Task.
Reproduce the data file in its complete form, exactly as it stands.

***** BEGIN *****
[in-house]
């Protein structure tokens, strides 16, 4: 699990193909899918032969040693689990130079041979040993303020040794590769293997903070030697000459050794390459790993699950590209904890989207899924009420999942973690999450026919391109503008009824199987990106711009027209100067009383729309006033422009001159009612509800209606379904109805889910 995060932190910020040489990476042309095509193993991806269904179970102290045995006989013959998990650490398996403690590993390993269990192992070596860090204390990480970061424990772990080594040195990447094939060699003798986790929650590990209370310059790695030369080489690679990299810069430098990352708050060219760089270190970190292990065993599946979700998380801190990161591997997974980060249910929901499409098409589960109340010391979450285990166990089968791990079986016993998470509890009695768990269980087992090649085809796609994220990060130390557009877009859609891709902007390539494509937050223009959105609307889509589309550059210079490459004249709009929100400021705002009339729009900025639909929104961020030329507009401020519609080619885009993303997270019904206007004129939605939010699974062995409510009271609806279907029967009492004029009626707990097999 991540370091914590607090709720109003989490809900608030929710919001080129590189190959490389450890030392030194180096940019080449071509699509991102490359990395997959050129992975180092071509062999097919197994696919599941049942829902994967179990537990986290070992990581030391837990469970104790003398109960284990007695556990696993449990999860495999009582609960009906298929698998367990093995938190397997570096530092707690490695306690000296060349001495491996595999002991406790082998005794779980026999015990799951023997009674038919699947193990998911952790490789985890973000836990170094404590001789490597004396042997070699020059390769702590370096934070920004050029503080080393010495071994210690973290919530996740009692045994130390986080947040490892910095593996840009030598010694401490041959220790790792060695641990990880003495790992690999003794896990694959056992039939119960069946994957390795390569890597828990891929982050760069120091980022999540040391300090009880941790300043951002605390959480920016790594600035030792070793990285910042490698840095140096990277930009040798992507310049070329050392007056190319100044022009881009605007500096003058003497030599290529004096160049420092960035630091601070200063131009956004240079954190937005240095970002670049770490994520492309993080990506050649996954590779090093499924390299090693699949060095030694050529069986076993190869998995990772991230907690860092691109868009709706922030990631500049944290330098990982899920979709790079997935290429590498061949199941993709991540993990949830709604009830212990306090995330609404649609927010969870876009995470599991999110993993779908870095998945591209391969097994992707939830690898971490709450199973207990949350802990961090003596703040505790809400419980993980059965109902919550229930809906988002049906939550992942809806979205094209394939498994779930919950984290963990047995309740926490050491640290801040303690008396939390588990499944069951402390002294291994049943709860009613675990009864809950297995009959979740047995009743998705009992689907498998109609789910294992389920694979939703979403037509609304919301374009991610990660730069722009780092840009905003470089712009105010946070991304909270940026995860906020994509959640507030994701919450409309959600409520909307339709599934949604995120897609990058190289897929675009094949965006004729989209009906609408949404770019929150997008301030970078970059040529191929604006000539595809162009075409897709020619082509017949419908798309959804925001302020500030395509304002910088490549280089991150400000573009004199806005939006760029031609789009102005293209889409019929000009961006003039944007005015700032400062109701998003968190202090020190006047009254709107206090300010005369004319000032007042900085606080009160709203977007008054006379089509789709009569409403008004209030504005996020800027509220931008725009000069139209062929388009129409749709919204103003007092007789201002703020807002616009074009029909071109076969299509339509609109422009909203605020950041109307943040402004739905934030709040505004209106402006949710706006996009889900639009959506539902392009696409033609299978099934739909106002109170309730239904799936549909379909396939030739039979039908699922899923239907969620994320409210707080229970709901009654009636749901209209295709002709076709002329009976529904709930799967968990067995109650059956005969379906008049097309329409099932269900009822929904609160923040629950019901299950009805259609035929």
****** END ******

[in-house]
């Protein structure tokens, strides 16, 4: 699990193909899918032969040693689990130079041979040993303020040794590769293997903070030697000459050794390459790993699950590209904890989207899924009420999942973690999450026919391109503008009824199987990106711009027209100067009383729309006033422009001159009612509800209606379904109805889910 995060932190910020040489990476042309095509193993991806269904179970102290045995006989013959998990650490398996403690590993390993269990192992070596860090204390990480970061424990772990080594040195990447094939060699003798986790929650590990209370310059790695030369080489690679990299810069430098990352708050060219760089270190970190292990065993599946979700998380801190990161591997997974980060249910929901499409098409589960109340010391979450285990166990089968791990079986016993998470509890009695768990269980087992090649085809796609994220990060130390557009877009859609891709902007390539494509937050223009959105609307889509589309550059210079490459004249709009929100400021705002009339729009900025639909929104961020030329507009401020519609080619885009993303997270019904206007004129939605939010699974062995409510009271609806279907029967009492004029009626707990097999 991540370091914590607090709720109003989490809900608030929710919001080129590189190959490389450890030392030194180096940019080449071509699509991102490359990395997959050129992975180092071509062999097919197994696919599941049942829902994967179990537990986290070992990581030391837990469970104790003398109960284990007695556990696993449990999860495999009582609960009906298929698998367990093995938190397997570096530092707690490695306690000296060349001495491996595999002991406790082998005794779980026999015990799951023997009674038919699947193990998911952790490789985890973000836990170094404590001789490597004396042997070699020059390769702590370096934070920004050029503080080393010495071994210690973290919530996740009692045994130390986080947040490892910095593996840009030598010694401490041959220790790792060695641990990880003495790992690999003794896990694959056992039939119960069946994957390795390569890597828990891929982050760069120091980022999540040391300090009880941790300043951002605390959480920016790594600035030792070793990285910042490698840095140096990277930009040798992507310049070329050392007056190319100044022009881009605007500096003058003497030599290529004096160049420092960035630091601070200063131009956004240079954190937005240095970002670049770490994520492309993080990506050649996954590779090093499924390299090693699949060095030694050529069986076993190869998995990772991230907690860092691109868009709706922030990631500049944290330098990982899920979709790079997935290429590498061949199941993709991540993990949830709604009830212990306090995330609404649609927010969870876009995470599991999110993993779908870095998945591209391969097994992707939830690898971490709450199973207990949350802990961090003596703040505790809400419980993980059965109902919550229930809906988002049906939550992942809806979205094209394939498994779930919950984290963990047995309740926490050491640290801040303690008396939390588990499944069951402390002294291994049943709860009613675990009864809950297995009959979740047995009743998705009992689907498998109609789910294992389920694979939703979403037509609304919301374009991610990660730069722009780092840009905003470089712009105010946070991304909270940026995860906020994509959640507030994701919450409309959600409520909307339709599934949604995120897609990058190289897929675009094949965006004729989209009906609408949404770019929150997008301030970078970059040529191929604006000539595809162009075409897709020619082509017949419908798309959804925001302020500030395509304002910088490549280089991150400000573009004199806005939006760029031609789009102005293209889409019929000009961006003039944007005015700032400062109701998003968190202090020190006047009254709107206090300010005369004319000032007042900085606080009160709203977007008054006379089509789709009569409403008004209030504005996020800027509220931008725009000069139209062929388009129409749709919204103003007092007789201002703020807002616009074009029909071109076969299509339509609109422009909203605020950041109307943040402004739905934030709040505004209106402006949710706006996009889900639009959506539902392009696409033609299978099934739909106002109170309730239904799936549909379909396939030739039979039908699922899923239907969620994320409210707080229970709901009654009636749901209209295709002709076709002329009976529904709930799967968990067995109650059956005969379906008049097309329409099932269900009822929904609160923040629950019901299950009805259609035929």